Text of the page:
Patient-Driven Dose Regimen Outperforms Physician-Driven for T2D Patients


Patient-driven doses led to 67.5% of subjects reaching target HbA1C compared to 58.4% in the physician-driven arm.

Insulin glargine, Sanofi, Diabetes, Endocrinology

Results from the TAKE CONTROL randomized trial showed that insulin glargine 300 units/mL (Toujeo, Sanofi), taken with a simple dose patient-driven titration regimen demonstrated better HbA1C control without increasing the risk of hypoglycemia in type 2 diabetes (T2D) patients than patients on a physician-driven titration regimen.

The trial had participants begin with insulin glargine 300 units/mL, or switch from other basal insulins (insulin glargine 100 units/mL, insulin detemir, and NPH) while continuing to take any other oral antidiabetic drugs (OADs). After 6 weeks, the patients using patient-driven titration saw HbA1C improvement over the physician-driven group (LS mean difference 0.13%, p=0.0247).

"The results of the TAKE CONTROL study demonstrate that patients can make a critical contribution to work toward their own effective blood sugar target when they are well trained and using a basal insulin such as Toujeo," Riccardo Perfetti, the vice president of medical affairs and DCV medical affairs at Sanofi, said in a statement.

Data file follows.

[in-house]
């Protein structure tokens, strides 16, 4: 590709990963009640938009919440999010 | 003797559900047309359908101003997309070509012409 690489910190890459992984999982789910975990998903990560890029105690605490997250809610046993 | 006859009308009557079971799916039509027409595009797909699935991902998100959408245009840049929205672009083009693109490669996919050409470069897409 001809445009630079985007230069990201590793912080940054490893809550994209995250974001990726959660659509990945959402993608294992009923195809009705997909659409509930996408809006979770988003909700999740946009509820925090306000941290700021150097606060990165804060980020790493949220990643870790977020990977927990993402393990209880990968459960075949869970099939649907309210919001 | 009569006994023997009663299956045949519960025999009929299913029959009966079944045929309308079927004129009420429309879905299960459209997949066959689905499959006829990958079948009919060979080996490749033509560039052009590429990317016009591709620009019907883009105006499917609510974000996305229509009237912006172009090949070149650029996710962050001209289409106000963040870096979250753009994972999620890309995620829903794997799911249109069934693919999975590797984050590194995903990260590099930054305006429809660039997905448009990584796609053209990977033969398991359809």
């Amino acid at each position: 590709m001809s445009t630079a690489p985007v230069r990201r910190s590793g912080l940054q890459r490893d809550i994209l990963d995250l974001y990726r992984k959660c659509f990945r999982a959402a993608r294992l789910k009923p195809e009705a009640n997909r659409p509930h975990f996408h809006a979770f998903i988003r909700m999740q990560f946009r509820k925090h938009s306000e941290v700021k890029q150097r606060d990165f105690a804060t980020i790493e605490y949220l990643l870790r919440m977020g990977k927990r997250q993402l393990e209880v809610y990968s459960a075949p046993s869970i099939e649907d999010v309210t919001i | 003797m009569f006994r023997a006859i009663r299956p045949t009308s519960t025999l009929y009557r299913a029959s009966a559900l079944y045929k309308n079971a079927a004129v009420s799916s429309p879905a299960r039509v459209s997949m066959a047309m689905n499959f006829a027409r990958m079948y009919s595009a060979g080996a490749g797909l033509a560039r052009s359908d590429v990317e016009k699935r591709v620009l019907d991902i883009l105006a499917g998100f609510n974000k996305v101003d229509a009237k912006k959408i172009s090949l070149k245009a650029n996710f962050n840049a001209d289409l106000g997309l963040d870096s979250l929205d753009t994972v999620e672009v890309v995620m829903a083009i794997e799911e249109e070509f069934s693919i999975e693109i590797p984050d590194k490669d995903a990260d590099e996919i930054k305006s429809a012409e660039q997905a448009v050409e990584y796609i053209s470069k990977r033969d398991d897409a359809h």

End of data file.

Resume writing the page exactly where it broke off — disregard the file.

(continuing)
In the patient-driven group, 67.5% reached the predefined blood glucose target, compared to 58.4% in the physician-driven group (RR 1.15 [1.02; 1.3], p=0.0187). At least one severe and/or confirmed hypoglycemic event was experienced by 6.4% of patient-driven subjects, and 6.3% of physician-driven subjects.

TAKE CONTROL, a 24-week study, included 631 patients with uncontrolled T2D — 62% of which were on basal insulin, 38% were insulin-naïve – with a mean age of 63 and mean duration of diabetes of 12 years. The patient-titration group was also favorable in the secondary endpoints of reaching the 80-130 mg/dL target of pre-defined fasting self-measured plasma glucose (SMPG), without experiencing hypoglycemia at week 24.

At least one episode of hypoglycemia was reported by 36.2% of patients in the patient-driven arm and 37% in the physician-driven arm. Severe incidence of hypoglycemia was reported in 0.6% of the patient-driven arm and 0.3% of the physician-drive arm.

Sanofi is in the process of conducting a Real-World comparative study of more than 200000 patients from the US and EU, with additional evidence expected to be published this year. Two retrospective studies, DELIVER 2 and DELIVER 3, have already been conducted and presented.

Thus far, the study indicates a positive future for patient-driven diabetes management. Full results of the TAKE CONTROL study are expected in 2018.

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